• When the Stars Go Dark



    I couldn’t put down this riveting story of a detective who goes back home to Mendocino, California, and finds herself caught up in the case of a local girl who goes missing and then by other real-life murders in the past. Proof positive of what I was saying above, that genre classifications matter not, since McLain transitions from historical fiction to suspense seamlessly with this novel.



     


  • The cover of the book Sunflower Sisters

    Sunflower Sisters



    This emotional and beautifully-written novel is set during the Civil War and conveys with authenticity how the lives of a Union nurse, an enslaved person, and the mistress of a plantation entwine. Each character is rendered with such truth and dimensionality, and, with it, Martha has topped even Lilac Girls, one of my favorite books.



     


  • The cover of the book The Book of Lost Friends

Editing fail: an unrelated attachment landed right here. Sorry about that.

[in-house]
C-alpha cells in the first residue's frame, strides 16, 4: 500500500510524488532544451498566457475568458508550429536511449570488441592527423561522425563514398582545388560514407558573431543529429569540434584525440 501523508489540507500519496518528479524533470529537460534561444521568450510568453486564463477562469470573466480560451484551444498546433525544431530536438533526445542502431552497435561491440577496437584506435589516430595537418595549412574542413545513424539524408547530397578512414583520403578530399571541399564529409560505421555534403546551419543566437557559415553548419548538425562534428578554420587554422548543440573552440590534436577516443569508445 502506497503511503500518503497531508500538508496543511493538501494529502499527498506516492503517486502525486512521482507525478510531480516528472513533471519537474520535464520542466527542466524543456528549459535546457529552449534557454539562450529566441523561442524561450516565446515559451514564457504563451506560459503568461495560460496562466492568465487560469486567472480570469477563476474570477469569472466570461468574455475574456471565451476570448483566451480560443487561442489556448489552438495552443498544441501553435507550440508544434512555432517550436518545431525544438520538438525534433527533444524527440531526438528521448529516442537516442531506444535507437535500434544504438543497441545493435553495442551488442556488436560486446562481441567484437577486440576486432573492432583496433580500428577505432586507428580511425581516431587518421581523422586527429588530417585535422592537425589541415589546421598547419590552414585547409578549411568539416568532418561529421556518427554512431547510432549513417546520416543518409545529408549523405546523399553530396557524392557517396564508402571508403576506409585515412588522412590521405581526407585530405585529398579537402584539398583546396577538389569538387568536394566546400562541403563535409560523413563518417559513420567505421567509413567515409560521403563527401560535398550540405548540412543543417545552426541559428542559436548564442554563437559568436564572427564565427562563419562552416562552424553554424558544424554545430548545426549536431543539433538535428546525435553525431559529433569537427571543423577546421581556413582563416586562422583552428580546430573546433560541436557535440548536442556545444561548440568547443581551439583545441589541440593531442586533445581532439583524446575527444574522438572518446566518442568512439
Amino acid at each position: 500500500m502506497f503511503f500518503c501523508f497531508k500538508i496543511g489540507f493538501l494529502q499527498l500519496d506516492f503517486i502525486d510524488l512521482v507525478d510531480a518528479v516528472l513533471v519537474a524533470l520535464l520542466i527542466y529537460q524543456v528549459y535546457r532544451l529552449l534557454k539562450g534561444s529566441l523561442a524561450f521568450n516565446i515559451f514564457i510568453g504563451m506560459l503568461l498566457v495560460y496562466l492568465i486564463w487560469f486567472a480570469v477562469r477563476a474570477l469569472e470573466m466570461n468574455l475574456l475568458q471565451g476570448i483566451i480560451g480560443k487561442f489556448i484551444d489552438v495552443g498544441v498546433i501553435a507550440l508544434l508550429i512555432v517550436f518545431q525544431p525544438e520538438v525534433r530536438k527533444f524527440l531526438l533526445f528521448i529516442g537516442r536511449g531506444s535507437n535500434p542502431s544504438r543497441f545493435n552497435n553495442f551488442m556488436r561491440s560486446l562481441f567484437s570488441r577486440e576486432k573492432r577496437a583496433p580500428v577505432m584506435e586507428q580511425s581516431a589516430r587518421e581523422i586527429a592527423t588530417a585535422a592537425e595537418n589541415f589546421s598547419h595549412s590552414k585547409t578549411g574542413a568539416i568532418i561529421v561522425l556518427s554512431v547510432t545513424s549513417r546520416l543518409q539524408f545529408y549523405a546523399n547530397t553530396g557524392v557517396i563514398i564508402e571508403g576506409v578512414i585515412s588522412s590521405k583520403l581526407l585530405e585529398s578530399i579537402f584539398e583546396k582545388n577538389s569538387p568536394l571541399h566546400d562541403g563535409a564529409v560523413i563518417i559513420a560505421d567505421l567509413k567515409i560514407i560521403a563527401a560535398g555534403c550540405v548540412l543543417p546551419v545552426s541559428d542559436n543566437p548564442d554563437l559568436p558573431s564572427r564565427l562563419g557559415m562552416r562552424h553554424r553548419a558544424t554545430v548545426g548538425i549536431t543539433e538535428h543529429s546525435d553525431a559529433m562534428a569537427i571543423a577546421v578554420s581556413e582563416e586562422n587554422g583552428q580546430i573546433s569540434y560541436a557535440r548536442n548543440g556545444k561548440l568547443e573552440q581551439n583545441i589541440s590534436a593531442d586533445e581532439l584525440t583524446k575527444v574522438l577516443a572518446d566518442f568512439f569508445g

The Book of Lost Friends



    I could not recommend this book more highly because it tells a layered story of freed slaves during the Reconstruction Era and movingly shows how the essential struggle of the Civil War continued after the last shot was fired, even through to today. And it features a modern-day teacher who learns something she didn’t know, either.



     


  • The cover of the book Ghosts of Harvard

    Ghosts of Harvard



    I loved this book, and full disclosure, I love its author too, because she’s my daughter and this is her fiction debut. That said, it’s a deeply engrossing novel about a young girl who goes to Harvard after her brother, a genius who suffered from schizophrenia, dies by suicide on campus. Soon, she finds herself haunted by voices, some from history, and wonders if she is going down the same terrifying path as her brother.